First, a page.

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Zombieland 2 rule # 32 - Bullets (spoof)

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Published on Sep 12, 2010

Zombieland 2 is coming soon, and a new movie means new rules.. this is our spoof/parody.

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A zombie is a creature that appears in books, films and popular culture. It is typically a reanimated corpse, or a human being who is being controlled by someone else by use of magic. More recent stories have used a pandemic illness to explain them. Stories of zombies originated in the West African spiritual belief system of voodoo, which told of the people being controlled as laborers by a powerful wizard. Zombies became a popular device in modern horror fiction, largely because of the success of George A. Romero's 1968 film Night of the Living Dead.
According to the tenets of Vodou, a dead person can be revived by a bokor, or sorcerer. Zombies remain under the control of the bokor since they have no will of their own. "Zombi" is also another name of the Vodou snake lwa Damballah Wedo, of Niger-Congo origin; it is akin to the Kikongo word nzambi, which means "god". There also exists within the West African Vodun tradition the zombi astral, which is a part of the human soul that is captured by a bokor and used to enhance the bokor's power. The zombi astral is typically kept inside a bottle which the bokor can sell to clients for luck, healing or business success. It is believed that after a time God will take the soul back and so the zombi is a temporary spiritual entity.[2] It is also said in voudou legend, that feeding a zombie salt will make it return to the grave.
In 1937, while researching folklore in Haiti, Zora Neale Hurston encountered the case of a woman who appeared in a village, and a family claimed she was Felicia Felix-Mentor, a relative who had died and been buried in 1907 at the age of 29. Hurston pursued rumors that the affected persons were given powerful psychoactive drug, but she was unable to locate individuals willing to offer much information.
Several decades later, Wade Davis, a Harvard ethnobotanist, presented a pharmacological case for zombies in two books, The Serpent and the Rainbow (1985) and Passage of Darkness: The Ethnobiology of the Haitian Zombie (1988). Davis traveled to Haiti in 1982 and, as a result of his investigations, claimed that a living person can be turned into a zombie by two special powders being entered into the blood stream (usually via a wound). The first, coup de poudre (French: 'powder strike'), includes tetrodotoxin (TTX), a powerful and frequently fatal neurotoxin found in the flesh of the pufferfish (order Tetraodontidae). The second powder consists of dissociative drugs such as datura. Together, these powders were said to induce a death-like state in which the victim's will would be entirely subjected to that of the bokor. Davis also popularized the story of Clairvius Narcisse, who was claimed to have succumbed to this practice.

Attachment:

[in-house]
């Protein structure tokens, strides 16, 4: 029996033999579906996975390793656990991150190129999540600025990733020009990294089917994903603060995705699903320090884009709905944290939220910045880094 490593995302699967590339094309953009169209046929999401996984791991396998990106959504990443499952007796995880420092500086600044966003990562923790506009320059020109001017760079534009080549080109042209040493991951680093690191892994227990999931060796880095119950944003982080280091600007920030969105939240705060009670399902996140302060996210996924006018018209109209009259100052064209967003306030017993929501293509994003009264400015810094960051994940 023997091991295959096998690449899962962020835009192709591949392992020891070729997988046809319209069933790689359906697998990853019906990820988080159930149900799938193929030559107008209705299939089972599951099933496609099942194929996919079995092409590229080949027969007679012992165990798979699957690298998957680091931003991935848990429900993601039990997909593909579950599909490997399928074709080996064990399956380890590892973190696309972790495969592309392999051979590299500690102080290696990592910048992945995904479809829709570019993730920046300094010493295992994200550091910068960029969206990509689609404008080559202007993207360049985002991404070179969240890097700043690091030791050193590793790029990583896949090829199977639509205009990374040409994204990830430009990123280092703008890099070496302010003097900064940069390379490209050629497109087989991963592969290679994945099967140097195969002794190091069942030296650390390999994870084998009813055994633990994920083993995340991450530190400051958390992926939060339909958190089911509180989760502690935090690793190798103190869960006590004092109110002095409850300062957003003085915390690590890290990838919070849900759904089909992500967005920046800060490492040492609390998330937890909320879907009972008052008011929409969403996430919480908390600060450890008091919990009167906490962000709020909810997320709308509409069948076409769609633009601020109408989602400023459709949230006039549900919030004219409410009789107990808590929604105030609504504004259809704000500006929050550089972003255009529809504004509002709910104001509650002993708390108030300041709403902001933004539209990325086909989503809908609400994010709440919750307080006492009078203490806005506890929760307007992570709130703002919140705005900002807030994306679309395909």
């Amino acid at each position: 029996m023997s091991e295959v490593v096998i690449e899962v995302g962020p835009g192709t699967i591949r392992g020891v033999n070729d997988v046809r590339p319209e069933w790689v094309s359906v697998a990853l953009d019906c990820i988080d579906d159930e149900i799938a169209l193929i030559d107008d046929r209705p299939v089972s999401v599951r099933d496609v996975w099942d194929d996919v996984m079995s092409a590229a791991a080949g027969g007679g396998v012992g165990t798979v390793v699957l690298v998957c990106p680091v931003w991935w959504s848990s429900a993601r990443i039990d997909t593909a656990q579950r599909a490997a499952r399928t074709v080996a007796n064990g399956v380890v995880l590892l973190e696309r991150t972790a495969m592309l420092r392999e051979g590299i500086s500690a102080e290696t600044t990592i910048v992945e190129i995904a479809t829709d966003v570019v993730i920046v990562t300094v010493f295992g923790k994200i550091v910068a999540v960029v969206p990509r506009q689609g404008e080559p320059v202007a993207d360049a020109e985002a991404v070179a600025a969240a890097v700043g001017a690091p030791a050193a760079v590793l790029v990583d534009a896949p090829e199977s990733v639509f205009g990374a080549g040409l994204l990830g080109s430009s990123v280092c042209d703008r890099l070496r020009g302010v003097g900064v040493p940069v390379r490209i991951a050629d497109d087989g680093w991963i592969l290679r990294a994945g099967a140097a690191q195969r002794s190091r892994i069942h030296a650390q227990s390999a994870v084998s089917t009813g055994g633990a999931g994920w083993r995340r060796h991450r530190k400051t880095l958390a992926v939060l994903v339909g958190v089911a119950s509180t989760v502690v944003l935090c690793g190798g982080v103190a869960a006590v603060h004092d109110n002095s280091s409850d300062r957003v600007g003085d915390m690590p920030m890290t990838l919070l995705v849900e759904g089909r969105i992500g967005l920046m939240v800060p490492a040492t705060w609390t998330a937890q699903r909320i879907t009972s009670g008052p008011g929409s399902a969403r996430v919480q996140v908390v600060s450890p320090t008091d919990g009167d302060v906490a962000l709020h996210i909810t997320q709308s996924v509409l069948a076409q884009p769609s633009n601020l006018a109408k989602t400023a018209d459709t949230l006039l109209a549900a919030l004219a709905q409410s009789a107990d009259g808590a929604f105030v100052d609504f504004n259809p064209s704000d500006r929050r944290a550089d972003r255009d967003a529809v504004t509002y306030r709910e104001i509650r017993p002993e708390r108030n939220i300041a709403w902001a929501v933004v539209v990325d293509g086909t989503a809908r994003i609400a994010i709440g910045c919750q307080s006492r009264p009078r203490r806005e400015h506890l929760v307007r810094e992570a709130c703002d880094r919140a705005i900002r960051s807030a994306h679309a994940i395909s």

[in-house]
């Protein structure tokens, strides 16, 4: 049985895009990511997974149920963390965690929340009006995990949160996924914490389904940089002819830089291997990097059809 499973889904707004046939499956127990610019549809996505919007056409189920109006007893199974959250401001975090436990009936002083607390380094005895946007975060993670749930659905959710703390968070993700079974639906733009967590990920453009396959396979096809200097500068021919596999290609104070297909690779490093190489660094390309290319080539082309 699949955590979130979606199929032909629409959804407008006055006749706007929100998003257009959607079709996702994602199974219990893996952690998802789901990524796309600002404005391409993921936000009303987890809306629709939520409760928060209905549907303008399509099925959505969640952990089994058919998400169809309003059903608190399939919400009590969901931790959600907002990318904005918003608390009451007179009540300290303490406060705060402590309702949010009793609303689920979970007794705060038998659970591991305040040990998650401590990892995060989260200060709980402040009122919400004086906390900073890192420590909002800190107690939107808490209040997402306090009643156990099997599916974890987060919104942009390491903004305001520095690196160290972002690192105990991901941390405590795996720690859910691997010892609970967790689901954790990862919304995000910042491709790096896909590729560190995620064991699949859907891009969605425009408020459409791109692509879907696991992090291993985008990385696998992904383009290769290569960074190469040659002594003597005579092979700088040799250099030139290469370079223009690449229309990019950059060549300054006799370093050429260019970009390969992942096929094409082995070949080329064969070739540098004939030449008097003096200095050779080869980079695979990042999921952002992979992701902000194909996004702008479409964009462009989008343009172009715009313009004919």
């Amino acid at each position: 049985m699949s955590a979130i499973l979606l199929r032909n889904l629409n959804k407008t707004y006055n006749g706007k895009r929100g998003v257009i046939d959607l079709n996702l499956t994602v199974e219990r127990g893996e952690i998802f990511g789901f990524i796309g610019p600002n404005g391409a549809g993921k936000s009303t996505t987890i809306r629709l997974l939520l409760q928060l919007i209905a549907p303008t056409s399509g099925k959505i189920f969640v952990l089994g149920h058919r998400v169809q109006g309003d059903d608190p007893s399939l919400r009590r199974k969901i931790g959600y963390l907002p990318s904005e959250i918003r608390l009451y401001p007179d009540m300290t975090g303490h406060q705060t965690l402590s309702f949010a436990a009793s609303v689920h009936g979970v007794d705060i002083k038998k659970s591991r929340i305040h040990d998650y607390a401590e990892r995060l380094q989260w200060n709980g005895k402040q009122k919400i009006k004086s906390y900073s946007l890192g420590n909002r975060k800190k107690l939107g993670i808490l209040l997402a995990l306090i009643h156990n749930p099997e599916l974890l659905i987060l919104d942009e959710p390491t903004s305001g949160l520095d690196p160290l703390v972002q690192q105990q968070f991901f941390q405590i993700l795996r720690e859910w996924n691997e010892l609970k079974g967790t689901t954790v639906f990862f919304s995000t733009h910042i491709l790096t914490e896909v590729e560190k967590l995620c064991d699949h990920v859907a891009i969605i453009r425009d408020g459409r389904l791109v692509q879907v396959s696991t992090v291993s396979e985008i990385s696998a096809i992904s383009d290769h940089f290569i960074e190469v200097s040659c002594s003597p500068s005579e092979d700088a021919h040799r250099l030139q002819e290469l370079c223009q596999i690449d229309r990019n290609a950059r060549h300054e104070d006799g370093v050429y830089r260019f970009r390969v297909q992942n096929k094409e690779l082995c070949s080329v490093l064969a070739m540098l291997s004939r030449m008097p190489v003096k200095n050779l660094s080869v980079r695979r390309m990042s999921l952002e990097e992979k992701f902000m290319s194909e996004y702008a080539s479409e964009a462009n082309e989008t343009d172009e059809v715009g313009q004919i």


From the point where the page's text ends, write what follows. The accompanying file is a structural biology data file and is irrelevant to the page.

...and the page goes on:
The process described by Davis was an initial state of death-like suspended animation, followed by re-awakening -- typically after being buried -- into a psychotic state. The psychosis induced by the drug and psychological trauma was hypothesised by Davis to re-inforce culturally-learned beliefs and causing the individual to reconstruct their identity as that of a zombie, since they 'knew' they were dead, and had no other role to play in the Haitian society. Societal reinforcement of the belief was hypothesized by Davis to confirm for the zombie individual the zombie state, and such individuals were known to hang around in graveyards, exhibiting attitudes of low affect. A film was made of the book by Wes Craven, Director of the Nightmare on Elm Street horror series of movies, which follows remarkably closely to the storyline of the book.
Scottish psychiatrist R. D. Laing further highlighted the link between social and cultural expectations and compulsion, in the context of schizophrenia and other mental illness, suggesting that schizogenesis may account for some of the psychological aspects of zombification.[4]
Davis' claim has been criticized, particularly the suggestion that Haitian witch doctors can keep "zombies" in a state of pharmacologically induced trance for many years.[5] Symptoms of TTX poisoning range from numbness and nausea to paralysis (particularly of the muscles of the diaphragm), unconsciousness, and death, but do not include a stiffened gait or a death-like trance. According to neurologist Terence Hines, the scientific community dismisses tetrodotoxin as the cause of this state, and Davis's assessment of the nature of the reports of Haitian zombies is viewed as overly credulous.

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